H1. A Surface PIV Approach for the Remote Monitoring of Mean and Turbulent Flow: Properties in an Open Channel
Johnson, Erika D; Cowen, Edwin A.
In an effort to develop a reliable, continuous and efficient method of remotely monitoring mean velocities, water column turbulence levels and bathymetry, a surface PIV (particle image velocimetry) experiment is conducted in a wide open channel (B/h >12) for a range of flow conditions. Mean and turbulent velocities, longitudinal power spectra and the longitudinal integral length scale have been calculated at the free-surface from the PIV data. The results reveal the presence of secondary flow within the channel, which leads to heterogeneous turbulence metrics on the surface; for example, the streamwise turbulent velocities and the Reynolds stress vary strongly as a result of the secondary motion. The results also indicate two methods by which the flow depth can be determined: 1.) the longitudinal integral length scale which varies predictably with the flow depth (L22,1 ≈ 0.3h) and 2.) the normalized longitudinal spatial spectra which exhibit a slight bump at the wave number corresponding to the flow depth. These results suggest that it is possible to determine volumetric flow rate solely from measurements of the free- surface water flow. These findings have important implications for developing new technologies for stream gauging, near-shore and estuarine monitoring.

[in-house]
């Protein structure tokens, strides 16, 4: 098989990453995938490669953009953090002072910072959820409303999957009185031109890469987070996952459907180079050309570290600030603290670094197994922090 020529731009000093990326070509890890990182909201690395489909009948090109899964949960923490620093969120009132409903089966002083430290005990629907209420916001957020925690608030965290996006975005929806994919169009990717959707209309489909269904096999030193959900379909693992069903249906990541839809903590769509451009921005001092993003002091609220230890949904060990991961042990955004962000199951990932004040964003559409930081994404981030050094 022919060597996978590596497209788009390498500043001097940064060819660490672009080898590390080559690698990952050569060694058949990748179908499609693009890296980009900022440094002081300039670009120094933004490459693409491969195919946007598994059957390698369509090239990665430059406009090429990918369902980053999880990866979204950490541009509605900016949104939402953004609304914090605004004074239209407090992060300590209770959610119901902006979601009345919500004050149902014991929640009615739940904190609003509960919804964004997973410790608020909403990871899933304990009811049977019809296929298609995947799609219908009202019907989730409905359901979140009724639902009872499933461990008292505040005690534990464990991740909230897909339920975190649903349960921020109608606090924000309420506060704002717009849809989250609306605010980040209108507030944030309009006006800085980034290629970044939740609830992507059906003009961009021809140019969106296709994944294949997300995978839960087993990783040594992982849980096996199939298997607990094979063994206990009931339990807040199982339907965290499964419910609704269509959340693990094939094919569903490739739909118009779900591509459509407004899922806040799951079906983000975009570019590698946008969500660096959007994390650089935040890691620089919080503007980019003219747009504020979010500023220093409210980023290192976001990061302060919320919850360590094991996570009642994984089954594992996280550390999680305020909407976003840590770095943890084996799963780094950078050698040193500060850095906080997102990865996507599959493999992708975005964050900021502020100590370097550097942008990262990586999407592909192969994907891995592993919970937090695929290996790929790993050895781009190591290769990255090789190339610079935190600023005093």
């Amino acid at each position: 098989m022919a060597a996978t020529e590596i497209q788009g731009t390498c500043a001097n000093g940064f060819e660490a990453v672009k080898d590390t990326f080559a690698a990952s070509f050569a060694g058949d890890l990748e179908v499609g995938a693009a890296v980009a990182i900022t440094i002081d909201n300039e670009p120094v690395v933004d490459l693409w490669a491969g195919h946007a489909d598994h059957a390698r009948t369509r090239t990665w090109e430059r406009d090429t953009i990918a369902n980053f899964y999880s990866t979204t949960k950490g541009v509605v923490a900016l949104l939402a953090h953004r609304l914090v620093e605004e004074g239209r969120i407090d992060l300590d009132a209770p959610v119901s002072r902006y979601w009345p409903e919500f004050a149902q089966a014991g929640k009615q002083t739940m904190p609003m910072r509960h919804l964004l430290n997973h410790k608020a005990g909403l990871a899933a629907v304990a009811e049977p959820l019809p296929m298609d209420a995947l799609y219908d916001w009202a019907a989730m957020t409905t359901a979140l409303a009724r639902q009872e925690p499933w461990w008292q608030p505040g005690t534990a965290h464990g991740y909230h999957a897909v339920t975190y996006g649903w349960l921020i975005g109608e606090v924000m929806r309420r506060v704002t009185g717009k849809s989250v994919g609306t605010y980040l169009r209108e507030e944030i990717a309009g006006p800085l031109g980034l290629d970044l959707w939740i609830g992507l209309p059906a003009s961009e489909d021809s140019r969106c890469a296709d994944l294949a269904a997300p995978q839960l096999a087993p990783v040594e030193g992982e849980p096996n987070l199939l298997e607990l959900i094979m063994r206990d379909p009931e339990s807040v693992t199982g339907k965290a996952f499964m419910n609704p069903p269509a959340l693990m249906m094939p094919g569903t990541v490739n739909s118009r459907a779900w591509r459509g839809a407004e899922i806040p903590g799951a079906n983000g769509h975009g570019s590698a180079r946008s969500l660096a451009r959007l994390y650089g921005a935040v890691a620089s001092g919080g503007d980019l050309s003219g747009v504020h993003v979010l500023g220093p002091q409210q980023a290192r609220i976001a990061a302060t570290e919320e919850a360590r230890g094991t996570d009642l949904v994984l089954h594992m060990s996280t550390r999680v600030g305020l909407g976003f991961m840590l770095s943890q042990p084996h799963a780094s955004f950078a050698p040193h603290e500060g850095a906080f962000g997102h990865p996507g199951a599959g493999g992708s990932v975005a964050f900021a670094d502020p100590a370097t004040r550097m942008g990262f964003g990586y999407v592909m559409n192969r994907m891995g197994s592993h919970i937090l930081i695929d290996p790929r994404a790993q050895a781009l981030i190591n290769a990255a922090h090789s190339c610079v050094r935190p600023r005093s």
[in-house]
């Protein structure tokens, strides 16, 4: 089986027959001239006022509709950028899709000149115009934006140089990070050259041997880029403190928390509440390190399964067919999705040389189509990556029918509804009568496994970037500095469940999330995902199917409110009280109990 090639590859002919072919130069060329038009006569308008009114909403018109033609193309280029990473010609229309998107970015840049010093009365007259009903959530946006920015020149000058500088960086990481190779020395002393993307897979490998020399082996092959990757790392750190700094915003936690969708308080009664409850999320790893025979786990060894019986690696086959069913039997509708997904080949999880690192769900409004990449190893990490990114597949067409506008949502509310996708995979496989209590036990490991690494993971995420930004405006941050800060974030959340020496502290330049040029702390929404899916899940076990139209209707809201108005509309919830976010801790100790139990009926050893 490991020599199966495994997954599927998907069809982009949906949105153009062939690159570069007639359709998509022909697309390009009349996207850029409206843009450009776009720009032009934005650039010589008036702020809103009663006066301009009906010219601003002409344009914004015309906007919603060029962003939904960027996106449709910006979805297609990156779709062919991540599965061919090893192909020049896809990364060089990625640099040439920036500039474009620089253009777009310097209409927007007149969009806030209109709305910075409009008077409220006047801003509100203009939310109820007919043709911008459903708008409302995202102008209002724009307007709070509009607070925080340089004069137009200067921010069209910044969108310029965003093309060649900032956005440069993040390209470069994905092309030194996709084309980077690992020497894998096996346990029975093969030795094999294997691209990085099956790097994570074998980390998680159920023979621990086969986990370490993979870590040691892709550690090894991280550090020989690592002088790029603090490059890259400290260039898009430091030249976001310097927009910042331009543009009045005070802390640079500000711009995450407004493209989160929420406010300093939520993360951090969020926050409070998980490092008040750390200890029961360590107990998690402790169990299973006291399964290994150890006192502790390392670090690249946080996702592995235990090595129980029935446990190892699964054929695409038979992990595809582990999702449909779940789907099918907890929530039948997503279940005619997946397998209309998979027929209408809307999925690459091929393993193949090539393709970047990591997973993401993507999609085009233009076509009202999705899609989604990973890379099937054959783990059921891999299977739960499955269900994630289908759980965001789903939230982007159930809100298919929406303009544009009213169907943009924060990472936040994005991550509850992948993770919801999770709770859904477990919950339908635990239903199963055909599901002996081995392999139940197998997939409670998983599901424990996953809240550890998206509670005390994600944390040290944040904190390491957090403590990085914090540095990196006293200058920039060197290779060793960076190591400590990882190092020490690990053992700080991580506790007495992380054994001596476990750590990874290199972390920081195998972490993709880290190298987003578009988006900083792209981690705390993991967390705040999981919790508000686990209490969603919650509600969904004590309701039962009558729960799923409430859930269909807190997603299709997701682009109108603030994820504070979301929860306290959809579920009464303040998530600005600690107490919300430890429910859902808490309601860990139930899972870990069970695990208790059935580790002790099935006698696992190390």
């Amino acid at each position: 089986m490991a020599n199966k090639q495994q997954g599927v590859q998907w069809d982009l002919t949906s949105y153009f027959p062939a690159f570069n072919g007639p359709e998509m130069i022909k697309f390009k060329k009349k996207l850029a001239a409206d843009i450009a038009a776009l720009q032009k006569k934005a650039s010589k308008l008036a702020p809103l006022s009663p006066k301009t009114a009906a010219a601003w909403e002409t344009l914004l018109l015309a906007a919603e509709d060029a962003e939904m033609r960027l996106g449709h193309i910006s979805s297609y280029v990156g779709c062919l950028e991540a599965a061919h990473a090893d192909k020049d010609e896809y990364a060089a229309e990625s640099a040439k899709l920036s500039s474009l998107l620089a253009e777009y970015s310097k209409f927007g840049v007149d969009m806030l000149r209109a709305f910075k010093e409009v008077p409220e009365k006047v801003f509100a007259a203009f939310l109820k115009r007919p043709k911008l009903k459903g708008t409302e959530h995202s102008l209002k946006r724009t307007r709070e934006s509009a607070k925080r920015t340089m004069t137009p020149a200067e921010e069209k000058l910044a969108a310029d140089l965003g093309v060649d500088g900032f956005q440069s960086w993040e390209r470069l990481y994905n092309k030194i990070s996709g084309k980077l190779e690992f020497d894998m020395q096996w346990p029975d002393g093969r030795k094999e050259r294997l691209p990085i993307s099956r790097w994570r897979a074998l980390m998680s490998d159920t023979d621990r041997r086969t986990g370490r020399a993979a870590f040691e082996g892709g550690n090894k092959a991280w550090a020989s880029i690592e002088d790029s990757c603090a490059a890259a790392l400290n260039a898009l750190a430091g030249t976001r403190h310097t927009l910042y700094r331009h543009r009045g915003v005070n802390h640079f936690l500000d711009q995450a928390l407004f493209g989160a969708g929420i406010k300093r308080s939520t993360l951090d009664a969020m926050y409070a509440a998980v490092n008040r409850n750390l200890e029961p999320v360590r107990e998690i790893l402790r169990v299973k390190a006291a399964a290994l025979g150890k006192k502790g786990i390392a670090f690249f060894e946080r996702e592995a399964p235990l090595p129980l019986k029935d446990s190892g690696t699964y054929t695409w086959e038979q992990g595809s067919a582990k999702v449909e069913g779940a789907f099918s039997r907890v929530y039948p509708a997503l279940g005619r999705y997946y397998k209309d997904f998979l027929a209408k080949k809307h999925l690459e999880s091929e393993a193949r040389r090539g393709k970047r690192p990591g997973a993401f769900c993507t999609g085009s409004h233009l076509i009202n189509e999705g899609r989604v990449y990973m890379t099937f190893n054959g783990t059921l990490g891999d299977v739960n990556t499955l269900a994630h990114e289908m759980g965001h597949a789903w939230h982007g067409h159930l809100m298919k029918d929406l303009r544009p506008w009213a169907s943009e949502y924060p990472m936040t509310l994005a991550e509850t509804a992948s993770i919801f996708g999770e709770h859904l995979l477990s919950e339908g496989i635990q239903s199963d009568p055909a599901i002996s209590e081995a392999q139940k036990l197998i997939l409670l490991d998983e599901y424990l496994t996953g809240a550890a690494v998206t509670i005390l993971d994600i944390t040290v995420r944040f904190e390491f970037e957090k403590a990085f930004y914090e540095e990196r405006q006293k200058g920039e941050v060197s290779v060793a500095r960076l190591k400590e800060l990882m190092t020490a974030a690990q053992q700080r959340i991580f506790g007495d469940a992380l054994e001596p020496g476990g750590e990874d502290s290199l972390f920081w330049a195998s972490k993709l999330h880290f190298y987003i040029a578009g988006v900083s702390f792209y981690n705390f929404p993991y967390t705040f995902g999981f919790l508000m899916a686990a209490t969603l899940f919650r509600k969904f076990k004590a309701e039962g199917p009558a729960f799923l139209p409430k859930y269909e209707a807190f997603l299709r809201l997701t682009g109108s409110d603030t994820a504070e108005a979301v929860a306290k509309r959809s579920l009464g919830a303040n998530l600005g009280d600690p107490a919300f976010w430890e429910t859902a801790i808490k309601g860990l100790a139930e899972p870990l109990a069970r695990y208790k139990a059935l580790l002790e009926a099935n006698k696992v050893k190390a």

Internet-First University Press